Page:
Thursday, April 30, 2009

Scoring Points in the Second Interview

If you or someone you know are in the Class of 2009 or, heaven forbid, in the Class of 2008 and have not yet landed a job, check out these tips on how to succeed in the second or third interview. In today's economy, not many people are really landing the job on the first round of interviews. Companies are taking their time to get to know candidates and make the right choice. More and more people I know are going to second and third round job interviews and still not landing the job.

The HBCU Career Center has compiled a list of tips to succeed on the second or third round job interview.

Here are the highlights:

1. Know your schedule. You may meet with several people on a site visit and so you should understand your interview timeline.

2. Stay conservative with dress. You may have to survive a meal with employers and so keep business professional attire in mind for dinner situations.

3. Have questions prepared about not just the job, but the industry as well.

4. Brush up on meal etiquette for second and third round interviews.

5. Be courteous to everyone you meet on the visit; from hotel staff to administrative staff at the interview site.

6. Be cautious about how you interact with recent hires who recently graduated from your alma mater. Stay professional.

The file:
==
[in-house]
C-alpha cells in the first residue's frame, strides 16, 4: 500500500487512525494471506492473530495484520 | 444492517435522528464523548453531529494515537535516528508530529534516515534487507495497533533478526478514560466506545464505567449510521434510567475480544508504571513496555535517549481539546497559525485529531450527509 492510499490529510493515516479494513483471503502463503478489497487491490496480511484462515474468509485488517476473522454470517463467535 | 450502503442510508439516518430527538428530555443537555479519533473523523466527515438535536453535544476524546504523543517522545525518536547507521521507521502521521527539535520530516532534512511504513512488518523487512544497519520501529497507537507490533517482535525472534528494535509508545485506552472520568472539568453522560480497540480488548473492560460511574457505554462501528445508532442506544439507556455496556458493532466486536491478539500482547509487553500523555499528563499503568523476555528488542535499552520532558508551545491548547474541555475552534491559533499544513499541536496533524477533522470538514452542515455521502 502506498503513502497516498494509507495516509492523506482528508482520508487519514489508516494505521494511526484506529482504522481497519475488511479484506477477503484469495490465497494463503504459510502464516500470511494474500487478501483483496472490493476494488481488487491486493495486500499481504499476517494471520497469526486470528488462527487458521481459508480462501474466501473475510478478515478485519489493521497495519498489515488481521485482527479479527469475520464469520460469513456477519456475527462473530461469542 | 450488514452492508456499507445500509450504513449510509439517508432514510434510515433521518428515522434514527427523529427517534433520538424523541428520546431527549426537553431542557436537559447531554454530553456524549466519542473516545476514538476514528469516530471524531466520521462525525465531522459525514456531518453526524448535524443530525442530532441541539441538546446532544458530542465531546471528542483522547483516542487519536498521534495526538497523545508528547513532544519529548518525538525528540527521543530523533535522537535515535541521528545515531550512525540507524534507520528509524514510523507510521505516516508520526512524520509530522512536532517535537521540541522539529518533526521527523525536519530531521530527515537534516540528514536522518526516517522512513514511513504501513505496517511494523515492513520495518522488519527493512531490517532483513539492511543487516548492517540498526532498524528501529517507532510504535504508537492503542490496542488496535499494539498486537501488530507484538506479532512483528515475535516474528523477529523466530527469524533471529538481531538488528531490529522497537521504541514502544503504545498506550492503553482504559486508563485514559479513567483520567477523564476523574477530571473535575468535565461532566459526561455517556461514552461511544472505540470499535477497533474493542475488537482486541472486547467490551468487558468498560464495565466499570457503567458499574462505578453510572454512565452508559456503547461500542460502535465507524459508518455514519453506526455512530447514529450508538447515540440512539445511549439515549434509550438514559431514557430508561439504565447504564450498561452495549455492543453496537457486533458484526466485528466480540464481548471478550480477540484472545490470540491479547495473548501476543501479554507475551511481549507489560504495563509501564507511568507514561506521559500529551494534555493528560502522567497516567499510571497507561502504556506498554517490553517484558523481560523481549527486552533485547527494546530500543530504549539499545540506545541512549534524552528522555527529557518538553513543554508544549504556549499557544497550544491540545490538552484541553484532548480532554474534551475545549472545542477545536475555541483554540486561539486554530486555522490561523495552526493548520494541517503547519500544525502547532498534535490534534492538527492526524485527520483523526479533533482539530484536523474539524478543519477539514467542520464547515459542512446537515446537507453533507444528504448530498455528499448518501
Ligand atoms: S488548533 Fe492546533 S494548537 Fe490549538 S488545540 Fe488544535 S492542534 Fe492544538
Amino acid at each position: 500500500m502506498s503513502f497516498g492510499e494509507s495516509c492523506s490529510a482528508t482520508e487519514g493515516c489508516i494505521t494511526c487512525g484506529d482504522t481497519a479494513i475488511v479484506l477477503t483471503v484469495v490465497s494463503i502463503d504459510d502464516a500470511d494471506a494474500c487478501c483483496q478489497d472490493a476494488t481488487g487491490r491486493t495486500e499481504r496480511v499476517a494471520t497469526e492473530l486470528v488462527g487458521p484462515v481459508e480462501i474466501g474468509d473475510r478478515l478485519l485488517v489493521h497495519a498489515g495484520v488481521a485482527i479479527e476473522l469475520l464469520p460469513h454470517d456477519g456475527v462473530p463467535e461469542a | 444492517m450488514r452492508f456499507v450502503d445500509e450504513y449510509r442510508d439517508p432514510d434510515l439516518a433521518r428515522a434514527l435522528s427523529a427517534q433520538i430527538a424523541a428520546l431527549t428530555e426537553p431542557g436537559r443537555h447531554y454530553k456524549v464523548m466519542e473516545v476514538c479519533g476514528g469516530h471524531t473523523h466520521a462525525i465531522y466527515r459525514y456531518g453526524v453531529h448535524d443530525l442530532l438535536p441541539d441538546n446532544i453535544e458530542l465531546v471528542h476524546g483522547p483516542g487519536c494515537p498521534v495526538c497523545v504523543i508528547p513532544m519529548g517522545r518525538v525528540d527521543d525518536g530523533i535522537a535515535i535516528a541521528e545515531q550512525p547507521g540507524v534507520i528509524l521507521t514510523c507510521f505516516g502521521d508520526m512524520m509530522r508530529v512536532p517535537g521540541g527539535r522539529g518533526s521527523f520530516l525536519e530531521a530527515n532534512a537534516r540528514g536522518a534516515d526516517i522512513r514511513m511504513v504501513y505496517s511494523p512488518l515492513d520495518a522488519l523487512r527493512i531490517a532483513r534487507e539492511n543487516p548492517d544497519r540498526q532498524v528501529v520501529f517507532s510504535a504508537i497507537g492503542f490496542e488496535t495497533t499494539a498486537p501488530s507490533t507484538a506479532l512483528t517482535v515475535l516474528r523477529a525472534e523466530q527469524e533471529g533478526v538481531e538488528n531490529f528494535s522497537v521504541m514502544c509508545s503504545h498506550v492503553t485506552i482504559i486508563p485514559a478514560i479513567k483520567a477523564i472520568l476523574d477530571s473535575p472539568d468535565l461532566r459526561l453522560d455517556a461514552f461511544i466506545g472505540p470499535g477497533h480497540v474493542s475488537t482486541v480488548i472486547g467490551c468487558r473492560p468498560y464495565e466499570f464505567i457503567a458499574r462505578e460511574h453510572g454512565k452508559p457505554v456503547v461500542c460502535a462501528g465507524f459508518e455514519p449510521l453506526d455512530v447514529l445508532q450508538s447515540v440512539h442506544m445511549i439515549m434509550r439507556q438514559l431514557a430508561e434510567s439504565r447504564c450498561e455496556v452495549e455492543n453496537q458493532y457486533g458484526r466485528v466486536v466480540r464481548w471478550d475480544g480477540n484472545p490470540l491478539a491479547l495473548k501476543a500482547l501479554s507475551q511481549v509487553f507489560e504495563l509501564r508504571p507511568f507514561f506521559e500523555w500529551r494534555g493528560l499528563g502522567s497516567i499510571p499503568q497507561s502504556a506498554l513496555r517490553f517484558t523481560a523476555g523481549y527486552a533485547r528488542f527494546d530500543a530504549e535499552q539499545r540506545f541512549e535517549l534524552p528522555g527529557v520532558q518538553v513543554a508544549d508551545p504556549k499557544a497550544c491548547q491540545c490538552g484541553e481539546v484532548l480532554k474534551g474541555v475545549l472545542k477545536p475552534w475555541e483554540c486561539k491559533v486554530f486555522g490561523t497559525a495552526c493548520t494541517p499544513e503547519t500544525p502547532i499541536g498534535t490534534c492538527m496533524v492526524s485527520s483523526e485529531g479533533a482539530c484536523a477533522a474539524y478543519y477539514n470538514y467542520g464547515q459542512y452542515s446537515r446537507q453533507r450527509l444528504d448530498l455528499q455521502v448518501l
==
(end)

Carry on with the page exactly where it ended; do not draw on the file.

Saturday, April 18, 2009

Is your Career Going the Way of the Pontiac!

(Photo is courtesy of General Motors)

General Motors is saying goodbye to the Pontiac! It was a good car, a faithful car but no longer has a place within the mission of the organization in this very competitive market place. It is a sad end for one of America's well known "muscle car" brands.

This fantastic photo of the Pontiac in it's hey day made me wonder, if cars could speak, would Pontiacs everywhere say they saw it coming?

Of course we all know that Pontiacs can't speak, but how would the GM employees who worked on the Pontiac answer the same question? Could they say that they saw it coming?

My question today is - Can you tell if your job or career is moving towards obsolescence? If it is what can you do about it?

As employers continue to down size and right size for our new economic realities, so must employees. Here are some tips to consider if you think your job or assignment might be on the chopping block or you are dealing with other recession career issues:

1. Do not put too much stock in what others say. Evaluate the situation for yourself and use your own good judgment. Remember it was only the end of last year when GM's management said that if they did not receive financial help from the government that jobs would be lost. Guess what? Jobs are still going to be lost. In fact, In addition to terminating the Pontiac brand, GM also announced they were eliminating 21,000 more jobs before the end of 2010.

2. Start scanning the environment and building new job skills that are in demand. Look inside your existing company and then look inside your industry as a whole. Learn about the direction of your industry and where you fit.

3. Make an effort to connect with and support other people. Our tendency sometimes is to think we are alone in our job or career anxiety. This is not true. There are others in the same boat and creating a network of supporters is one way to advance.